By Hilary Corrigan
Triplicate staff writer
A lack of power lines at the South Fork of Smith River means an unmarred view of the turquoise water and steep, forested mountain sides.
It also means a lack of power.
Not that resident Clarke Moore minds.
For the past 25 years in a shed along Boulder Creek, Moore has run a contraption that links a magnetic wheel turned by the waterway's force to wires, a car alternator and batteries.
"I figured it out," Moore said of his use of gravity, water flow and pressure to create electricity. "That's why I say anybody can do this."
Each of the four, six-volt, 150-pound batteries stores electricity, a small reservoir to run lights and appliances in Moore's home.
"I've been off the grid all of my adult life and I've learned," Moore said.
California aims to prompt others to learn in a fast-growing field.
Arne Jacobson, assistant professor in the environmental resources engineering program at Humboldt State University, has watched the industry grow about 30 percent each year across the U.S. over the past decade.
"Renewable energy is absolutely moving from being an alternative to being more mainstream," said Jacobson, who serves as a faculty member with the university's Schatz Energy Research Center. "It's growing about as fast as an industry can grow."
Most of the growth stems from incentives and laws plans that turn back meters for solar-generated production, for instance, or requirements for a certain amount of energy to come from renewable sources.
A nearly $3 billion state plan aims to install 3,000 megawatts of new solar facilities by 2017. Offers include $3.25 per watt for nonprofit and government groups and $2.50 per watt for others. That pays nearly a third of the $8.50 per watt cost for a home's solar photovoltaic system, a project that could total $10,000 to $40,000.
The efforts aim to drive down the costs by stimulating demand for alternative power sources and sparking investments in the industry. Jacobson expects the cost to drop to about $4 per watt within a decade.
"There's a lot of public support," he said, noting proposed wind, solar and water-based projects along the Northcoast region from Mendocino through Del Norte counties. "To be an example and to be a test site for a lot of these technologies."
The Northcoast hosts the largest per capita number of off-the-grid installations in the U.S. likely about 30,000 systems in Menocino, Humboldt and Del Norte counties.
"This is not a new thing on the Northcoast," Jacobson said of the use of renewable energy sources over power generated from fossil fuels.
Environmental concerns and remote home locations have so far provided the main motivations for using renewable energy sources. Now, Jacobson expects the effort to partner with businesses to create high-tech and manufacturing jobs the sooner, the better for both local environmental and economic reasons.
"Climate change is a reality we need to address," Jacobson said of the effects of gases from burning fossil fuels. "These sorts of technologies can play an important role."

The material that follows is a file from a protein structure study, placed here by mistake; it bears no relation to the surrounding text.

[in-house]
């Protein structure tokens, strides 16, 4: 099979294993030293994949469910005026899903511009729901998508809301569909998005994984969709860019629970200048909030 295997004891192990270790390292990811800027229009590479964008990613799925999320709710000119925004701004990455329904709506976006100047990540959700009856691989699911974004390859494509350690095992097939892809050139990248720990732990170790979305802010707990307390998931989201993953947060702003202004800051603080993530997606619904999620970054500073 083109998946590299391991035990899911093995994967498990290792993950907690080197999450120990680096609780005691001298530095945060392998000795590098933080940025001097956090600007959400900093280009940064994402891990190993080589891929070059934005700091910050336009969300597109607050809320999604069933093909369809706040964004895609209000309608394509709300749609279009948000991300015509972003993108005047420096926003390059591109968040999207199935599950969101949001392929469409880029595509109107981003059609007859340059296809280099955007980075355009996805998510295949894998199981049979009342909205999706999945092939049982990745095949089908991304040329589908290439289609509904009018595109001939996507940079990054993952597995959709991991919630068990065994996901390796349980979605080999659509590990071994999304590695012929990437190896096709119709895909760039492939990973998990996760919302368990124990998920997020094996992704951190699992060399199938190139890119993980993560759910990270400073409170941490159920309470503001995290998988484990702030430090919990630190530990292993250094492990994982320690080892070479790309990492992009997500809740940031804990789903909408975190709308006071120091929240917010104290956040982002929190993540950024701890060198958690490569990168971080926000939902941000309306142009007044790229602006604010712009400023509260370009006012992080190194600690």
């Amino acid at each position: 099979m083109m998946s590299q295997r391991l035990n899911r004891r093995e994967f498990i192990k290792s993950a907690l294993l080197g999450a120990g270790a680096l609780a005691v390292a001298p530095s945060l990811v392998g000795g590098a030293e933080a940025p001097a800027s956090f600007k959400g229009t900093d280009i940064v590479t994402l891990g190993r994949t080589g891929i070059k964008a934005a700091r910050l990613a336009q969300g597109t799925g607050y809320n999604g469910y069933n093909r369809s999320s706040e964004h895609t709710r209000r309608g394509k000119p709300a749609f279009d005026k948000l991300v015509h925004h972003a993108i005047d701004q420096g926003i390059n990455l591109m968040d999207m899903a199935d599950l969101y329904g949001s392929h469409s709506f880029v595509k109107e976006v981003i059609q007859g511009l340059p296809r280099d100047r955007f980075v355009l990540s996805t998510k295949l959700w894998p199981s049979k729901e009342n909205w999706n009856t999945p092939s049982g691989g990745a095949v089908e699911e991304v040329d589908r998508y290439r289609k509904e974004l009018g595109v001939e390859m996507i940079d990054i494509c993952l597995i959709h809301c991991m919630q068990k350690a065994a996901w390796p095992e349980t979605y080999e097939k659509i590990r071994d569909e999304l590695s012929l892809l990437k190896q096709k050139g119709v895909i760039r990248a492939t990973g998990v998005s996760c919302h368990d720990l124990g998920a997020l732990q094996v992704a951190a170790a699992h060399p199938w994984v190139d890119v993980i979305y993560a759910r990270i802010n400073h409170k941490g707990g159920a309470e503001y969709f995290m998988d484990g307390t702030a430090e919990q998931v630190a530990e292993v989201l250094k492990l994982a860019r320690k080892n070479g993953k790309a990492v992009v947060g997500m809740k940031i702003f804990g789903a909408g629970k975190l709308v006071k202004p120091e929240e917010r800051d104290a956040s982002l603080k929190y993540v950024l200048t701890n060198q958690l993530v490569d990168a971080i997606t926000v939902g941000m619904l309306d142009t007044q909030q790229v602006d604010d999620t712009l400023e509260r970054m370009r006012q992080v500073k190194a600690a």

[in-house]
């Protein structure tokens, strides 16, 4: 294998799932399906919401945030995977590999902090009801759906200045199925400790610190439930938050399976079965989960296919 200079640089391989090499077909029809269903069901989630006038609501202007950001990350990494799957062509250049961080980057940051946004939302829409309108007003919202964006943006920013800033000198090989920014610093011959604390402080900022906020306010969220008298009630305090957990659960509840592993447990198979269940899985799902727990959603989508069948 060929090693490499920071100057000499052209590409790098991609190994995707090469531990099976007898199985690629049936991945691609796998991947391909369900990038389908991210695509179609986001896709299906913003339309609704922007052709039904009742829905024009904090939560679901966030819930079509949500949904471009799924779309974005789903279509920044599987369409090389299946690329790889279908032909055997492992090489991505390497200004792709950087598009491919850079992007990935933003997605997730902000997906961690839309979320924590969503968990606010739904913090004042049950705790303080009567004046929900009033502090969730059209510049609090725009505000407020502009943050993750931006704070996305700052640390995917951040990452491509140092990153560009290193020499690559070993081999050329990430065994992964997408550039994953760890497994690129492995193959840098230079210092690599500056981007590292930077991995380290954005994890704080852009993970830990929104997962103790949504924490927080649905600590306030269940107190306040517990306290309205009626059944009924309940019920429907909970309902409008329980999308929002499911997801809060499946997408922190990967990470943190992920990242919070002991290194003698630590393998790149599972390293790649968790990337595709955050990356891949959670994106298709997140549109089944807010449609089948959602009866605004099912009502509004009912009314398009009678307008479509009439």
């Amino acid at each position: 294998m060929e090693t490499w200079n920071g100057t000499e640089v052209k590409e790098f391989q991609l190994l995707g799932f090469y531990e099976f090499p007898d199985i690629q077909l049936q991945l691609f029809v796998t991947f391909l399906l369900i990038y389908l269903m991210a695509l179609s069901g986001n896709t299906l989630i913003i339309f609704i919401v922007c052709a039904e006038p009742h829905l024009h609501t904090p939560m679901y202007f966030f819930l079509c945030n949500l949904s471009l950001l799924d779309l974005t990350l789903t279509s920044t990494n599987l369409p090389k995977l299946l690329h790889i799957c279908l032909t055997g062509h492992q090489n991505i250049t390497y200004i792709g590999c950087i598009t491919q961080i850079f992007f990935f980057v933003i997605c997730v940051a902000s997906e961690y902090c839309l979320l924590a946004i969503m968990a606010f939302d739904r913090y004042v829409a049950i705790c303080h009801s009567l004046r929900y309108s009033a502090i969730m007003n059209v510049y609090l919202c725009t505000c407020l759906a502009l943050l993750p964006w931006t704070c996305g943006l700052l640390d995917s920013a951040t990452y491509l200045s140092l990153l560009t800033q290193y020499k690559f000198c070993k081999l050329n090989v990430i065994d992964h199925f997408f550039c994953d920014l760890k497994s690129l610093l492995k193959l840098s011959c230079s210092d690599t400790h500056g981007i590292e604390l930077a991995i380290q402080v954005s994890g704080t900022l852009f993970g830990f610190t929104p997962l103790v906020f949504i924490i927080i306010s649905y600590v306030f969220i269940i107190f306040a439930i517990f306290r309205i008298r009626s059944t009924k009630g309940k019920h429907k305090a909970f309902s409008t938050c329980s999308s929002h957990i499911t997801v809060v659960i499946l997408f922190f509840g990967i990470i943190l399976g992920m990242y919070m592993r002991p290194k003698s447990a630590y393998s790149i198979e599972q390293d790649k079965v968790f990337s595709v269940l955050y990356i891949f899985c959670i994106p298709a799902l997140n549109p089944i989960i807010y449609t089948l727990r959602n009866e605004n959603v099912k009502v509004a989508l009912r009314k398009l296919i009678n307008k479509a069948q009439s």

The effort needs more state-level policies, along with public and private investment for research, development and education, Jacobson said.
"It's advantageous for us to act quickly," he said of the chance to build the materials and tools in California. "We want to be the first movers."
A work in progress'
Now 57 and sporting a long ponytail, Moore was an early mover in creating a self-powered home in Del Norte County.
The son of a farmer father and a mother who rejected city life grew up in Fresno, moved to San Francisco for the 1967 summer of love and migrated to Del Norte County in 1969.
"I came out of the 60s," said Moore, who explains his efforts as stemming partly from necessity and partly from a desire to lessen human impact on the environment. "I feel an obligation."
In 1973, he and his wife set up a tepee on the property near the South Fork.
"It's what we could afford," he said.
They would eventually collect lumber and other materials to build a self-sufficient wooden house with bright rooms, porches and a rock path to the garden.
"This is our work in progress," Moore said.
A thermosiphon system skips the need for pumps, sending water through pipes from a spring to a 40-gallon holding tank. It heats up along the way by passing through a wood stove that Moore feeds with firewood that he cuts.
The system also pipes cold water into a tank on the roof a 40-gallon thermos heated by connections to a photovoltaic panel and back down to a holding tank in the bathroom. A hot tub in a shed in the backyard hosts its own little aluminum stove and small water tank.
A retired nurse and respiratory therapist, Moore has made a consulting business out of evaluating homes and offices for renewable energy source options. The efforts to conserve energy and switch to sustainable methods make more environmental and economic sense to Moore, who questions the country's dependence on fossil fuels and foreign nations.
"I don't think that's strength. I think that's weakness," Moore said. "I'm just trying to free myself as much as possible. Isn't that what America's supposed to be about?"